South Africa regards moving to the "green economy" as something that will take time.
"We see the transition into the green economy – not jumping into the green economy – as a process," affirmed Water Affairs and Environment Minister Edna Molewa at a media briefing in Pretoria on Monday.
"We understand the green economy to be a means to implement sustainable development, not as a replacement for sustainable development."
The transition to the green economy will, at times, require innovations and new technologies, she said.
"It will probably be a little expensive right at the beginning. Once the [new green economy] infrastructure is in place, the cost will be drastically reduced. We will roll out this infrastructure and realise some savings as we go along."
Molewa was briefing the media on the South African government's views regarding the outcomes of the United Nations (UN) Conference on Sustainable Development, held in Rio de Janeiro, Brazil, from June 20 to June 22 and known as Rio+20 for short. (The conference was held 20 years after the original UN Conference on Sustainable Development, which was also held in Rio de Janeiro. The Rio+10 conference was held in Johannesburg in 2002.)
"The South African government actually viewed this Rio+20 conference to be a critically important milestone in the global sustainable development regime," she stated, "especially on elements that included an agreement on the need to establish a Sustainable Development Council at the [UN] General Assembly level and to upgrade the United Nations Environment Programme to become the authoritative voice on environmental governance with the view to promote coherence in the coordination of the environmental leg of sustainable development."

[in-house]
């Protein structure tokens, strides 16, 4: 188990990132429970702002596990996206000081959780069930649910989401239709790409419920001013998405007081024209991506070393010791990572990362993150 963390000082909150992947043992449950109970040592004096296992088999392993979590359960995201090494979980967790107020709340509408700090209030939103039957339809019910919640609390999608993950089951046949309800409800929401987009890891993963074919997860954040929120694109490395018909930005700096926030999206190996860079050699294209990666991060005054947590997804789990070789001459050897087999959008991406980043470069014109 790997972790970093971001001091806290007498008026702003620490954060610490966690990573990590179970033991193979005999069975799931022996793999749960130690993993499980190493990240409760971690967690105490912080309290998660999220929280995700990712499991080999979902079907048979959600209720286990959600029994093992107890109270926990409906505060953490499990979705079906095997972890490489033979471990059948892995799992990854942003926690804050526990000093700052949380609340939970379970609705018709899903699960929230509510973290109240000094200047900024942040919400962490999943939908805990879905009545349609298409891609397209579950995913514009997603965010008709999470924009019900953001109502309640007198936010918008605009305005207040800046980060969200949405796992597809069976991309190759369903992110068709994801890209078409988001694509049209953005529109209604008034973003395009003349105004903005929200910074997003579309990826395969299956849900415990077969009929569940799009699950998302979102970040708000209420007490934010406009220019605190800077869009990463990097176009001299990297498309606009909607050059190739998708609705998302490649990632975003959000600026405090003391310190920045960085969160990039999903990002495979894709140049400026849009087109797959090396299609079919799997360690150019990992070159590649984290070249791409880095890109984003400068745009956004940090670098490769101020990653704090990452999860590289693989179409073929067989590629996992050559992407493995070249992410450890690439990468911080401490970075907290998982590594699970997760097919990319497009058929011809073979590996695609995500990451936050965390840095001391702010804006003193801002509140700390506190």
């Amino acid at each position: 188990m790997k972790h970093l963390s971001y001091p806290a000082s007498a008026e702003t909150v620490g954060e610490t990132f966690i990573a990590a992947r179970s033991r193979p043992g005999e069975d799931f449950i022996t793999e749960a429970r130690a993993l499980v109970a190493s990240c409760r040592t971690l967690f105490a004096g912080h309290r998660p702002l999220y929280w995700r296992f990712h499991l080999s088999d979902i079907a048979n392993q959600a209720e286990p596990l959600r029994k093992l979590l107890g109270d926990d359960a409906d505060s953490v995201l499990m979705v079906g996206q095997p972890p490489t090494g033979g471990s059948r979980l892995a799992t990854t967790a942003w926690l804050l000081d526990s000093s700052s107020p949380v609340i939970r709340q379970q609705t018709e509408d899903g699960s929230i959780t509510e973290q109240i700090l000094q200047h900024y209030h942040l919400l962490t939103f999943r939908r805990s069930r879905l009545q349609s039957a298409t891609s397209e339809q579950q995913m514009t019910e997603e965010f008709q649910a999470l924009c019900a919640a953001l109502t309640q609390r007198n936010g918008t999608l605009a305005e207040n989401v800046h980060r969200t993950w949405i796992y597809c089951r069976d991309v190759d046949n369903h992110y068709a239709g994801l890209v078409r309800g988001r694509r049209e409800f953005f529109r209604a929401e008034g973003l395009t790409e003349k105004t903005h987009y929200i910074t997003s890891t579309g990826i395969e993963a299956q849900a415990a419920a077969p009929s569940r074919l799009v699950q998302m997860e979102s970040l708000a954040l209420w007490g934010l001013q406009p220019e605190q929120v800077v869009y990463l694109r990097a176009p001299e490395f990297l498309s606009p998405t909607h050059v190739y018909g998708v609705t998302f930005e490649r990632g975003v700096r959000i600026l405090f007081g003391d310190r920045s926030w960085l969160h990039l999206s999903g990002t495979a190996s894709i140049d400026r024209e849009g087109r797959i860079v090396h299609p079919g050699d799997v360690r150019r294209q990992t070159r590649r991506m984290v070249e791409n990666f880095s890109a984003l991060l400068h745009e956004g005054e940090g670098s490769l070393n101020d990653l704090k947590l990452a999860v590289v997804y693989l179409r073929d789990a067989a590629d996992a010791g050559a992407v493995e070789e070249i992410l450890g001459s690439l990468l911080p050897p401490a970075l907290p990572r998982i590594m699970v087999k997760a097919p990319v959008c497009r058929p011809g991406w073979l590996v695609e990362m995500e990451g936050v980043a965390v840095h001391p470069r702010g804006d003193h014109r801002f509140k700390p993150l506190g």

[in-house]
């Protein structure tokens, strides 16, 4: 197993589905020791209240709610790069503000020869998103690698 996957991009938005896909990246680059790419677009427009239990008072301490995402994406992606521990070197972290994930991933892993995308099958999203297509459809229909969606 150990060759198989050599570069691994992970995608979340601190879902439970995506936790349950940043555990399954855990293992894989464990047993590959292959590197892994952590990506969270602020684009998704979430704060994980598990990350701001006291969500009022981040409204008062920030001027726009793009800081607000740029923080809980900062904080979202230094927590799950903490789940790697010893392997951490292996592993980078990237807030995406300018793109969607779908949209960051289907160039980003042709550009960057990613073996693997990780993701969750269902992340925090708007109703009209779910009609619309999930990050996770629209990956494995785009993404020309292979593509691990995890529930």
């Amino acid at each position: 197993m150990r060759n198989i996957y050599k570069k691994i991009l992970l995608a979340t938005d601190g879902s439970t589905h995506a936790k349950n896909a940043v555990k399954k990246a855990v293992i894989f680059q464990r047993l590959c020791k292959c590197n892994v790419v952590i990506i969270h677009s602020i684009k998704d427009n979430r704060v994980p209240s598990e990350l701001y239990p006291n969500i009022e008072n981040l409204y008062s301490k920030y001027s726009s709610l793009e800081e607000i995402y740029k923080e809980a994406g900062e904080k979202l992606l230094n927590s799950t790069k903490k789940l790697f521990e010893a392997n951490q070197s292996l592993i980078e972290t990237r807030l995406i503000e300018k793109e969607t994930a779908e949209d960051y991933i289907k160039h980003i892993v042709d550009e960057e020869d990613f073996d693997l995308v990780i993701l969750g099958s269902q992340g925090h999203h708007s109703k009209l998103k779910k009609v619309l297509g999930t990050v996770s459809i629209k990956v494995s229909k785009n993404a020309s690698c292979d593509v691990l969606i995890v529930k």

It was agreed to set up a process to develop a number of sustainable development goals, which will be congruent with the post-2015 agenda for development.
"The whole notion of sustainable development is linked to the Millennium Development Goals (MDGs)," she assured. "[The aim is] to eradicate poverty. The MDGs are still intact." The sustainable development goals will incorporate the MDGs, not replace them.
Another key decision pleasing to South Africa is the agreement to develop a sustainable development finance mechanism. Because of the financial crisis in Europe, South Africa is working with other countries and institutions to develop alternative sources of financing for sustainable economic development. These institutions include the Development Bank of Southern Africa, Brazil's National Economic and Social Development Bank, the Indian development bank, the World Bank and commercial banks.
Furthermore, the conference recognised the need to create a "multinational instrument" to manage marine biodiversity outside territorial waters and exclusive economic zones.
"South Africa was the lead voice in calling for the recognition of the strategic role played by marine resources for sustainable development," affirmed Molewa. "We were actually asked to chair this aspect [of the talks]."
Summing up, she stated that "the government is proud to announce that the outcomes of the Rio+20 conference are in line with national development interests".